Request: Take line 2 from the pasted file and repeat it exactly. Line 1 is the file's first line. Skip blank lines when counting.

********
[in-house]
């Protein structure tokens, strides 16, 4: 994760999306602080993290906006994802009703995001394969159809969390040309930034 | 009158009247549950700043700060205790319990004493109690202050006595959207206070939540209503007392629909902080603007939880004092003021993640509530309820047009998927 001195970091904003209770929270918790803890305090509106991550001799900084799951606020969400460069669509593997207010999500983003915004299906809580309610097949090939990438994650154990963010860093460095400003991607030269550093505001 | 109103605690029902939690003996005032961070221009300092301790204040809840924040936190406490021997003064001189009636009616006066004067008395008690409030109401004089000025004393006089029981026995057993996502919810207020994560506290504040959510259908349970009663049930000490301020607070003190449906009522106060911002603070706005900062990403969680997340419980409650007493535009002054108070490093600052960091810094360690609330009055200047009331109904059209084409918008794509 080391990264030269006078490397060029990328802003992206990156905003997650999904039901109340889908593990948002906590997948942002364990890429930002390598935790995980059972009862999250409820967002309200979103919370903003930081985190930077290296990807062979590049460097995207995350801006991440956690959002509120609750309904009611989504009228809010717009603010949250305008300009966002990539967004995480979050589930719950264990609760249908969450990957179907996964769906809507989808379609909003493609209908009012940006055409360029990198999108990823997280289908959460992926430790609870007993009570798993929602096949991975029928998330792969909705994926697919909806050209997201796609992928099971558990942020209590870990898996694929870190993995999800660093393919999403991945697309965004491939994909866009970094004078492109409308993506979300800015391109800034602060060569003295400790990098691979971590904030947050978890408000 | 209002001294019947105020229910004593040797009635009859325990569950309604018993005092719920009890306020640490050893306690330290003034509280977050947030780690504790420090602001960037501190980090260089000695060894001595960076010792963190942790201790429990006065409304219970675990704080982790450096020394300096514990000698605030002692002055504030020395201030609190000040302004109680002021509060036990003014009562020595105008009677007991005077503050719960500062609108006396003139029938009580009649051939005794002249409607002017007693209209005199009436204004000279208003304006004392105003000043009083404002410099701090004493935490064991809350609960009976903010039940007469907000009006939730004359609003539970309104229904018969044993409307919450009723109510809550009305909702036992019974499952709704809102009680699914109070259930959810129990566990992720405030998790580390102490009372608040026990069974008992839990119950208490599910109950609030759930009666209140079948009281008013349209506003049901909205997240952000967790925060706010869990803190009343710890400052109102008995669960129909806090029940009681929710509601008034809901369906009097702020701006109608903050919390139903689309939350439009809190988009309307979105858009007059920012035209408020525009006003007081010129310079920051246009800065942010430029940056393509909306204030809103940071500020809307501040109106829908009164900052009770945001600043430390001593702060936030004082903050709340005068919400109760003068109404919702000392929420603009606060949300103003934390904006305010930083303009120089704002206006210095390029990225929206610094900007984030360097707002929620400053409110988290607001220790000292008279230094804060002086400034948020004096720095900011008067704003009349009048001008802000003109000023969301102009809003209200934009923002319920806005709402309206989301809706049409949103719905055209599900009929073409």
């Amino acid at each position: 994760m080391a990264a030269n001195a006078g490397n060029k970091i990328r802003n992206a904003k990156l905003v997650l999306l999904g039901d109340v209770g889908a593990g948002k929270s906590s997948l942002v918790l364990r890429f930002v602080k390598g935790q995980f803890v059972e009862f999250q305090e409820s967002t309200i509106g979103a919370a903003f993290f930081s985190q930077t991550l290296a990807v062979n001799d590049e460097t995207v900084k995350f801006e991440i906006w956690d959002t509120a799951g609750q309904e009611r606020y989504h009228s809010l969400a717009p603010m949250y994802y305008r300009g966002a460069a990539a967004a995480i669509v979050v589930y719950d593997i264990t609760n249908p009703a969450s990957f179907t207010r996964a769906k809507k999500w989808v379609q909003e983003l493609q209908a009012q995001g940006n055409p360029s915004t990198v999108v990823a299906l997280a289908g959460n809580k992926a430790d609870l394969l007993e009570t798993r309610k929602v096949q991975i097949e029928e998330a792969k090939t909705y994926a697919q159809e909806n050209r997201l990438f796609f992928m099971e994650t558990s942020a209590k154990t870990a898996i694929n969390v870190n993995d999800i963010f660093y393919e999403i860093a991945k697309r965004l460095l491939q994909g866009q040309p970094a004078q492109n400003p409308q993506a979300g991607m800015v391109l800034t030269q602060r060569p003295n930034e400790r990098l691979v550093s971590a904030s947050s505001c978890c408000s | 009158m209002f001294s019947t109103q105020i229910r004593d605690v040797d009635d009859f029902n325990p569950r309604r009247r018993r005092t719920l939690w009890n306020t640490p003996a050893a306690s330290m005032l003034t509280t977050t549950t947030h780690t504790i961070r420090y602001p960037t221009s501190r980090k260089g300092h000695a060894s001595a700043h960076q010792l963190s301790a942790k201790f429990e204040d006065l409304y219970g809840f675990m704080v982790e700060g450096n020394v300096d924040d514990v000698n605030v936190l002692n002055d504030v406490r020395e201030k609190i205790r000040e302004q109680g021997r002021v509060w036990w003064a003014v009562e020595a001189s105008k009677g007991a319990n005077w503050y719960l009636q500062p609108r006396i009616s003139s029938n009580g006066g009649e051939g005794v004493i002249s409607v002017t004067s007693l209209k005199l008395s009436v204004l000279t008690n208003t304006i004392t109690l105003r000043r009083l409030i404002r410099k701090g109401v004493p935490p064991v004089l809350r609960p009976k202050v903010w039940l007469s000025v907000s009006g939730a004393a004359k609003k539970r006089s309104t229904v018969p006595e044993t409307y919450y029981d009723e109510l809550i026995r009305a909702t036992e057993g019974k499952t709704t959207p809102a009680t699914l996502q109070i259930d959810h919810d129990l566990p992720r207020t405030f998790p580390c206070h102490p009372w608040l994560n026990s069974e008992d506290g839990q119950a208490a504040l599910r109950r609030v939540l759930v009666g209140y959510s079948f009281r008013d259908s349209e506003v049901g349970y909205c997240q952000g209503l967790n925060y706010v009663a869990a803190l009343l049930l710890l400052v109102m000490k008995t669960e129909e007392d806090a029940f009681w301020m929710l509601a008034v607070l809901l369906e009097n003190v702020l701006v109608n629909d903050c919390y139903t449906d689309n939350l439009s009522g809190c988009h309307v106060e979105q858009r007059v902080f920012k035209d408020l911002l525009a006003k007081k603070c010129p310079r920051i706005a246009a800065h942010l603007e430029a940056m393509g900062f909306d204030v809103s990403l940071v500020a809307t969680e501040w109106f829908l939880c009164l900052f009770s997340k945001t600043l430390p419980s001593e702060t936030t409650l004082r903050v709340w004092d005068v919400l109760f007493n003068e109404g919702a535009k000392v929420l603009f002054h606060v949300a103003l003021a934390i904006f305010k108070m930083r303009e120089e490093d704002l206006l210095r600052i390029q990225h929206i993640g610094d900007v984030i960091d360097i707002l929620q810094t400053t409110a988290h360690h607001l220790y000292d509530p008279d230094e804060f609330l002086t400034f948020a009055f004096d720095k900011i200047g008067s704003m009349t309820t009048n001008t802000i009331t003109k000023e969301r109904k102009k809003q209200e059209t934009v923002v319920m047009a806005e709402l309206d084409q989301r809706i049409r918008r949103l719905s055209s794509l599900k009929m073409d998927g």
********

């Protein structure tokens, strides 16, 4: 994760999306602080993290906006994802009703995001394969159809969390040309930034 | 009158009247549950700043700060205790319990004493109690202050006595959207206070939540209503007392629909902080603007939880004092003021993640509530309820047009998927 001195970091904003209770929270918790803890305090509106991550001799900084799951606020969400460069669509593997207010999500983003915004299906809580309610097949090939990438994650154990963010860093460095400003991607030269550093505001 | 109103605690029902939690003996005032961070221009300092301790204040809840924040936190406490021997003064001189009636009616006066004067008395008690409030109401004089000025004393006089029981026995057993996502919810207020994560506290504040959510259908349970009663049930000490301020607070003190449906009522106060911002603070706005900062990403969680997340419980409650007493535009002054108070490093600052960091810094360690609330009055200047009331109904059209084409918008794509 080391990264030269006078490397060029990328802003992206990156905003997650999904039901109340889908593990948002906590997948942002364990890429930002390598935790995980059972009862999250409820967002309200979103919370903003930081985190930077290296990807062979590049460097995207995350801006991440956690959002509120609750309904009611989504009228809010717009603010949250305008300009966002990539967004995480979050589930719950264990609760249908969450990957179907996964769906809507989808379609909003493609209908009012940006055409360029990198999108990823997280289908959460992926430790609870007993009570798993929602096949991975029928998330792969909705994926697919909806050209997201796609992928099971558990942020209590870990898996694929870190993995999800660093393919999403991945697309965004491939994909866009970094004078492109409308993506979300800015391109800034602060060569003295400790990098691979971590904030947050978890408000 | 209002001294019947105020229910004593040797009635009859325990569950309604018993005092719920009890306020640490050893306690330290003034509280977050947030780690504790420090602001960037501190980090260089000695060894001595960076010792963190942790201790429990006065409304219970675990704080982790450096020394300096514990000698605030002692002055504030020395201030609190000040302004109680002021509060036990003014009562020595105008009677007991005077503050719960500062609108006396003139029938009580009649051939005794002249409607002017007693209209005199009436204004000279208003304006004392105003000043009083404002410099701090004493935490064991809350609960009976903010039940007469907000009006939730004359609003539970309104229904018969044993409307919450009723109510809550009305909702036992019974499952709704809102009680699914109070259930959810129990566990992720405030998790580390102490009372608040026990069974008992839990119950208490599910109950609030759930009666209140079948009281008013349209506003049901909205997240952000967790925060706010869990803190009343710890400052109102008995669960129909806090029940009681929710509601008034809901369906009097702020701006109608903050919390139903689309939350439009809190988009309307979105858009007059920012035209408020525009006003007081010129310079920051246009800065942010430029940056393509909306204030809103940071500020809307501040109106829908009164900052009770945001600043430390001593702060936030004082903050709340005068919400109760003068109404919702000392929420603009606060949300103003934390904006305010930083303009120089704002206006210095390029990225929206610094900007984030360097707002929620400053409110988290607001220790000292008279230094804060002086400034948020004096720095900011008067704003009349009048001008802000003109000023969301102009809003209200934009923002319920806005709402309206989301809706049409949103719905055209599900009929073409």